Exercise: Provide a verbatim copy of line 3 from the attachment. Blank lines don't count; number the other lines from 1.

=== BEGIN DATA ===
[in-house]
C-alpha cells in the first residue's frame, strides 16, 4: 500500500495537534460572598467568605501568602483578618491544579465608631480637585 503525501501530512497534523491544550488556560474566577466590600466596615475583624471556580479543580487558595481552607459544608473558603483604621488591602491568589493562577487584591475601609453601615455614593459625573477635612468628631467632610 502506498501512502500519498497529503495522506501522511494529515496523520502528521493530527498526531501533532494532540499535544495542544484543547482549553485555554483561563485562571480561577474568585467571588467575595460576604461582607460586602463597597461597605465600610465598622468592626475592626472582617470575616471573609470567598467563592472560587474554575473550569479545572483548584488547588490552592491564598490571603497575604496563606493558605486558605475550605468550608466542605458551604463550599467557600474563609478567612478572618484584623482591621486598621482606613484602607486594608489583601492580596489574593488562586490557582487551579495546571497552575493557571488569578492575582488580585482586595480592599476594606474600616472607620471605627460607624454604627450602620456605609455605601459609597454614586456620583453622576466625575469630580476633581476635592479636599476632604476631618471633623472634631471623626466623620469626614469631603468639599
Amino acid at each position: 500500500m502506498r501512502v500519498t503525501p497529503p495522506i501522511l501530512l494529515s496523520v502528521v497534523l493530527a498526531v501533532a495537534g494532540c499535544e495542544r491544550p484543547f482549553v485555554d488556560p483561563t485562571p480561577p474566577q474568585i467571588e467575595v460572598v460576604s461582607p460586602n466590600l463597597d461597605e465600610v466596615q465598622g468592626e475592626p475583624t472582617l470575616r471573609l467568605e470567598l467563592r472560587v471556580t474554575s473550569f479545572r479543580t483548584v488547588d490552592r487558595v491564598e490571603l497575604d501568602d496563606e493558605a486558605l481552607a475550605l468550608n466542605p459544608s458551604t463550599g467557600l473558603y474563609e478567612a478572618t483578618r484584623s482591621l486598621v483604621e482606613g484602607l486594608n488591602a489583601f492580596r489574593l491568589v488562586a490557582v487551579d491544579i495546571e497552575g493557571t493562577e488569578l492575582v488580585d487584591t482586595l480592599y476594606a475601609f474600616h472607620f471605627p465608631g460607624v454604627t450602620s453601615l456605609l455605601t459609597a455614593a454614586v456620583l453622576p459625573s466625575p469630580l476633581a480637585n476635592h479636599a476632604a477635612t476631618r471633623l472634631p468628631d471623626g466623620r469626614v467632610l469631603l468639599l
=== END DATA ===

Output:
Amino acid at each position: 500500500m502506498r501512502v500519498t503525501p497529503p495522506i501522511l501530512l494529515s496523520v502528521v497534523l493530527a498526531v501533532a495537534g494532540c499535544e495542544r491544550p484543547f482549553v485555554d488556560p483561563t485562571p480561577p474566577q474568585i467571588e467575595v460572598v460576604s461582607p460586602n466590600l463597597d461597605e465600610v466596615q465598622g468592626e475592626p475583624t472582617l470575616r471573609l467568605e470567598l467563592r472560587v471556580t474554575s473550569f479545572r479543580t483548584v488547588d490552592r487558595v491564598e490571603l497575604d501568602d496563606e493558605a486558605l481552607a475550605l468550608n466542605p459544608s458551604t463550599g467557600l473558603y474563609e478567612a478572618t483578618r484584623s482591621l486598621v483604621e482606613g484602607l486594608n488591602a489583601f492580596r489574593l491568589v488562586a490557582v487551579d491544579i495546571e497552575g493557571t493562577e488569578l492575582v488580585d487584591t482586595l480592599y476594606a475601609f474600616h472607620f471605627p465608631g460607624v454604627t450602620s453601615l456605609l455605601t459609597a455614593a454614586v456620583l453622576p459625573s466625575p469630580l476633581a480637585n476635592h479636599a476632604a477635612t476631618r471633623l472634631p468628631d471623626g466623620r469626614v467632610l469631603l468639599l